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This three-day pass not only gives you unlimited access to public transportation, it allows you to skip the long lines at some of the most popular attractions.
The Roma Pass costs 30 Euro and entitles holders to free admission to the first two museums or archaeological sites visited, as well as discounts for many other museums and sites.
Although the Romans used spruce and fir trees decorated with lighted candles and trinkets during Saturnalia rituals, the Christmas tree as we know it is a German tradition believed by some to have originated in the 8th century with Winfrid, an English missionary later known as St. Others attribute the origin of the Christmas tree to Martin Luther in the 16th century.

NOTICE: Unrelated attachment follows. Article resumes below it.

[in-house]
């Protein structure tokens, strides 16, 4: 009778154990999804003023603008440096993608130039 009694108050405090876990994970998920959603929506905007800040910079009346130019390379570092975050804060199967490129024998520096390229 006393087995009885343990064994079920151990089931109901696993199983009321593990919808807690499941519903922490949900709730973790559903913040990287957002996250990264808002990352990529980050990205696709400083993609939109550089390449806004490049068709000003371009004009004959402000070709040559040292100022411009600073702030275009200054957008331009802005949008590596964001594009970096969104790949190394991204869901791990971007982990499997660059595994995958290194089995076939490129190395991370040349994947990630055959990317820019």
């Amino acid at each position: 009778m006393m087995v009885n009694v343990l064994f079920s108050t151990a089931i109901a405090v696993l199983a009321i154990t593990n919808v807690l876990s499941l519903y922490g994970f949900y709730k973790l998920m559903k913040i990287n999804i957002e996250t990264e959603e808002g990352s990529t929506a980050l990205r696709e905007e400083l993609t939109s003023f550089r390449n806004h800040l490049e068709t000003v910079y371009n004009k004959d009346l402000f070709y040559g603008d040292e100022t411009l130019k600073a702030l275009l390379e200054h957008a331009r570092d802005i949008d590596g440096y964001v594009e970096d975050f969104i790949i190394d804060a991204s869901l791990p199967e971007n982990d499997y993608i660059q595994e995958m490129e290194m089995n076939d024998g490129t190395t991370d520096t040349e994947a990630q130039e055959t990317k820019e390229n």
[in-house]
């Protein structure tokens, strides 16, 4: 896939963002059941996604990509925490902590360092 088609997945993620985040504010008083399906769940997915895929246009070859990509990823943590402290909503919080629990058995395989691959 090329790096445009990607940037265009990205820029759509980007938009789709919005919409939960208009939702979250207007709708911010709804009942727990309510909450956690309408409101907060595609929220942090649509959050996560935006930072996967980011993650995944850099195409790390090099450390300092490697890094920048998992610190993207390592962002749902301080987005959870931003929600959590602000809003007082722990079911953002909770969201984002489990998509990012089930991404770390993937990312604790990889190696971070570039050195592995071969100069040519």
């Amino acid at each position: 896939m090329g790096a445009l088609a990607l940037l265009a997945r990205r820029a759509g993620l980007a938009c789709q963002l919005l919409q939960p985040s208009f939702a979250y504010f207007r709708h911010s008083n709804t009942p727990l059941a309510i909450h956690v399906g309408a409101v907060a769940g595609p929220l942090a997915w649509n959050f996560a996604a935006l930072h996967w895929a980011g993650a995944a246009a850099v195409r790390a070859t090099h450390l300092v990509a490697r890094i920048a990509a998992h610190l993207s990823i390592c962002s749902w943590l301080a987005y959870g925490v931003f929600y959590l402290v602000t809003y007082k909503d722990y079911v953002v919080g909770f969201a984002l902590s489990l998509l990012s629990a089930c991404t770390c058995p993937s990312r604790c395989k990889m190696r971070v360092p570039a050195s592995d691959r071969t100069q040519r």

Luther, inspired by the beauty of the stars on Christmas Eve night, is said to have cut an evergreen and put lighted candles on it to represent the starry sky above the stable the night Christ was born.
Small inconveniences—or, more accurately, cultural differences—aside, Italy is the type of city that leaves you breathless, racing from one magnificent site to another.
Using the Roma Pass is a terrific tool that guarantees you’ll be able to get from the Colosseum to the Vatican to Trevi Fountain.
It pays for itself the first time you use it as you enter the Colosseum quickly and smugly, bypassing the long ticket line.
If Rome is exciting and energetic during the day, it is ethereal at night, especially when the streets are lit with electric fairy lights and stars.
The hectic pace begins as soon as you enter the city, most likely through Roma Termini, the central train station named for the ancient Baths of Diocletian, which lie across the street from the main entrance.
From here, you can catch the A and B metro lines or a bus at Piazza Cinquecento, the square in front of the station.
Because the color green represented eternal life, plants that remained green throughout the year played an important role in these celebrations.